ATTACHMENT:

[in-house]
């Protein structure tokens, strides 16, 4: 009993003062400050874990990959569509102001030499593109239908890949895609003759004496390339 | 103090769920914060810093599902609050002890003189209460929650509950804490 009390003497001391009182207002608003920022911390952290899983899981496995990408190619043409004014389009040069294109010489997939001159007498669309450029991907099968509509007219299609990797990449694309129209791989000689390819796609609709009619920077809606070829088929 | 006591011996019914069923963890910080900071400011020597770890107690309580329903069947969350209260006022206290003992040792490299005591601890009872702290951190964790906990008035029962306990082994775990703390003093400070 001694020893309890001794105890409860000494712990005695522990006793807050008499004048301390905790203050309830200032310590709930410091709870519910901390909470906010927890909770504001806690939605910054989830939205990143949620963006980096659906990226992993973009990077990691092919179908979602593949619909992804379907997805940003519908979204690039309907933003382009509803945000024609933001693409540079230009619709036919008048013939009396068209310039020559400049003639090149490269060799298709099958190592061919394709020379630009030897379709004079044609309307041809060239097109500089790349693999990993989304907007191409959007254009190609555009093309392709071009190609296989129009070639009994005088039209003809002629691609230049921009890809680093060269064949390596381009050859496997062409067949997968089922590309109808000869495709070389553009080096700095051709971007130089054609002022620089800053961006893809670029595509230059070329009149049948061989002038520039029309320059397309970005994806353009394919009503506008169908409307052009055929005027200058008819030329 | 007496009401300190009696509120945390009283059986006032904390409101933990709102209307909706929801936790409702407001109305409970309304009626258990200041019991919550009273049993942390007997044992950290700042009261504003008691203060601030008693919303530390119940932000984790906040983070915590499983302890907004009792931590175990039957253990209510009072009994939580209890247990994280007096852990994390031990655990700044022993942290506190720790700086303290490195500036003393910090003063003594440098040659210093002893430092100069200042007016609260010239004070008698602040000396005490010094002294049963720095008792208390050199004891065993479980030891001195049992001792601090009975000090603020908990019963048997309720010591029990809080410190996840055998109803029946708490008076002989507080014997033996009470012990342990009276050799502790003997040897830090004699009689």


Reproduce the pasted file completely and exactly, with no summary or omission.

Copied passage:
[in-house]
């Protein structure tokens, strides 16, 4: 009993003062400050874990990959569509102001030499593109239908890949895609003759004496390339 | 103090769920914060810093599902609050002890003189209460929650509950804490 009390003497001391009182207002608003920022911390952290899983899981496995990408190619043409004014389009040069294109010489997939001159007498669309450029991907099968509509007219299609990797990449694309129209791989000689390819796609609709009619920077809606070829088929 | 006591011996019914069923963890910080900071400011020597770890107690309580329903069947969350209260006022206290003992040792490299005591601890009872702290951190964790906990008035029962306990082994775990703390003093400070 001694020893309890001794105890409860000494712990005695522990006793807050008499004048301390905790203050309830200032310590709930410091709870519910901390909470906010927890909770504001806690939605910054989830939205990143949620963006980096659906990226992993973009990077990691092919179908979602593949619909992804379907997805940003519908979204690039309907933003382009509803945000024609933001693409540079230009619709036919008048013939009396068209310039020559400049003639090149490269060799298709099958190592061919394709020379630009030897379709004079044609309307041809060239097109500089790349693999990993989304907007191409959007254009190609555009093309392709071009190609296989129009070639009994005088039209003809002629691609230049921009890809680093060269064949390596381009050859496997062409067949997968089922590309109808000869495709070389553009080096700095051709971007130089054609002022620089800053961006893809670029595509230059070329009149049948061989002038520039029309320059397309970005994806353009394919009503506008169908409307052009055929005027200058008819030329 | 007496009401300190009696509120945390009283059986006032904390409101933990709102209307909706929801936790409702407001109305409970309304009626258990200041019991919550009273049993942390007997044992950290700042009261504003008691203060601030008693919303530390119940932000984790906040983070915590499983302890907004009792931590175990039957253990209510009072009994939580209890247990994280007096852990994390031990655990700044022993942290506190720790700086303290490195500036003393910090003063003594440098040659210093002893430092100069200042007016609260010239004070008698602040000396005490010094002294049963720095008792208390050199004891065993479980030891001195049992001792601090009975000090603020908990019963048997309720010591029990809080410190996840055998109803029946708490008076002989507080014997033996009470012990342990009276050799502790003997040897830090004699009689």